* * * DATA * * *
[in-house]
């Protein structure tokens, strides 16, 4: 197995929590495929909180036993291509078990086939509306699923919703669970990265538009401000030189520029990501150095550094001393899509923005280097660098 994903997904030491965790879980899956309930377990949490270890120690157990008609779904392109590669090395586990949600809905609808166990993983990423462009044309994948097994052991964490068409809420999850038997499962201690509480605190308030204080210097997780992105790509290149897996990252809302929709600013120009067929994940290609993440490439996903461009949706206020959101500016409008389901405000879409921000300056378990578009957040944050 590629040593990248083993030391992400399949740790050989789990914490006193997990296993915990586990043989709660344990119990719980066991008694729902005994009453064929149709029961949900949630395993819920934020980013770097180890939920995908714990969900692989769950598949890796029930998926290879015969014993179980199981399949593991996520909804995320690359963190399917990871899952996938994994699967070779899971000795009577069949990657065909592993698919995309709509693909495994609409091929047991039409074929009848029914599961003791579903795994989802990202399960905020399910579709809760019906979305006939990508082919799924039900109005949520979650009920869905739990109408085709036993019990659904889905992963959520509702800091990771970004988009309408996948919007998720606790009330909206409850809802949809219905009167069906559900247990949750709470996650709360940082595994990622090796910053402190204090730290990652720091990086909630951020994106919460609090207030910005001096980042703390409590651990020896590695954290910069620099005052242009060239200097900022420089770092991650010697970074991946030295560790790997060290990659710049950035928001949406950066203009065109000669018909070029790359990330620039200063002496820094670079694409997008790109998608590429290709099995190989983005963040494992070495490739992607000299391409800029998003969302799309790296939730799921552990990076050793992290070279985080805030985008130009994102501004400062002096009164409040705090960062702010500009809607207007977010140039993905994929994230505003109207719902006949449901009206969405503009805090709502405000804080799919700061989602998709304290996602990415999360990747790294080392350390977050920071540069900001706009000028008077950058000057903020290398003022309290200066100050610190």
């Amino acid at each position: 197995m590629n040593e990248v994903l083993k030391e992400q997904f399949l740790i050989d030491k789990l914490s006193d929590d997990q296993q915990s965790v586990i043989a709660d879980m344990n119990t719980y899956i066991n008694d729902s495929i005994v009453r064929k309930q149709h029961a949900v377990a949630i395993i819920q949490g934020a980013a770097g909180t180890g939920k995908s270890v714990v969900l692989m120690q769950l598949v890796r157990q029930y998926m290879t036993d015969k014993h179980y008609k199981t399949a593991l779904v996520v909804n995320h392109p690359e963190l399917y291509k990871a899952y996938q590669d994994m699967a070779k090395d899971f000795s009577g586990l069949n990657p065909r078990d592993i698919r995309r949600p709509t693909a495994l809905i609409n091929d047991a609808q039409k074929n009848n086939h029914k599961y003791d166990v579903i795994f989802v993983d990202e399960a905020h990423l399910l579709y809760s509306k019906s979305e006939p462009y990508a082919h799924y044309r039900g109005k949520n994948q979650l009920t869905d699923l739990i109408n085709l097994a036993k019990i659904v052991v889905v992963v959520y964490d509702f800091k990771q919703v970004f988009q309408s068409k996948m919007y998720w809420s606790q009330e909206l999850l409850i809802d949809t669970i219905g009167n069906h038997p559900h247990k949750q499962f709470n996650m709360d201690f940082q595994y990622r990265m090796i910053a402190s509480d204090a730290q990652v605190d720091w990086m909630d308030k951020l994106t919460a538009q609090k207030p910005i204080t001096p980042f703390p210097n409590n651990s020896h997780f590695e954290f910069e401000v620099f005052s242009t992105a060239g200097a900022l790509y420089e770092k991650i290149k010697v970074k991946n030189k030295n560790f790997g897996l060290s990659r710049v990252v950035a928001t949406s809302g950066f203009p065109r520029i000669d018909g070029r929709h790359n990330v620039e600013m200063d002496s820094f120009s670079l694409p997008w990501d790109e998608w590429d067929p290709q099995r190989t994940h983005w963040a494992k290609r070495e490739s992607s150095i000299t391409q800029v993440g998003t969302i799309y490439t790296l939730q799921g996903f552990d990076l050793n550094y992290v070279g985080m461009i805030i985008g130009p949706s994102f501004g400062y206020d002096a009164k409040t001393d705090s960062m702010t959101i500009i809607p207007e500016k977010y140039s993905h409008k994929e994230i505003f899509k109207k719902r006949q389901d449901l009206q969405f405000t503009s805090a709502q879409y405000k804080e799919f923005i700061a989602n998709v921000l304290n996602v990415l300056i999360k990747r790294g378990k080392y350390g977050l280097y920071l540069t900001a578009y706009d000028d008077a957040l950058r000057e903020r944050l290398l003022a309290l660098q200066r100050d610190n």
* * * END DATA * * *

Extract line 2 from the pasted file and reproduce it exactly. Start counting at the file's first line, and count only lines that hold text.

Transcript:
């Protein structure tokens, strides 16, 4: 197995929590495929909180036993291509078990086939509306699923919703669970990265538009401000030189520029990501150095550094001393899509923005280097660098 994903997904030491965790879980899956309930377990949490270890120690157990008609779904392109590669090395586990949600809905609808166990993983990423462009044309994948097994052991964490068409809420999850038997499962201690509480605190308030204080210097997780992105790509290149897996990252809302929709600013120009067929994940290609993440490439996903461009949706206020959101500016409008389901405000879409921000300056378990578009957040944050 590629040593990248083993030391992400399949740790050989789990914490006193997990296993915990586990043989709660344990119990719980066991008694729902005994009453064929149709029961949900949630395993819920934020980013770097180890939920995908714990969900692989769950598949890796029930998926290879015969014993179980199981399949593991996520909804995320690359963190399917990871899952996938994994699967070779899971000795009577069949990657065909592993698919995309709509693909495994609409091929047991039409074929009848029914599961003791579903795994989802990202399960905020399910579709809760019906979305006939990508082919799924039900109005949520979650009920869905739990109408085709036993019990659904889905992963959520509702800091990771970004988009309408996948919007998720606790009330909206409850809802949809219905009167069906559900247990949750709470996650709360940082595994990622090796910053402190204090730290990652720091990086909630951020994106919460609090207030910005001096980042703390409590651990020896590695954290910069620099005052242009060239200097900022420089770092991650010697970074991946030295560790790997060290990659710049950035928001949406950066203009065109000669018909070029790359990330620039200063002496820094670079694409997008790109998608590429290709099995190989983005963040494992070495490739992607000299391409800029998003969302799309790296939730799921552990990076050793992290070279985080805030985008130009994102501004400062002096009164409040705090960062702010500009809607207007977010140039993905994929994230505003109207719902006949449901009206969405503009805090709502405000804080799919700061989602998709304290996602990415999360990747790294080392350390977050920071540069900001706009000028008077950058000057903020290398003022309290200066100050610190």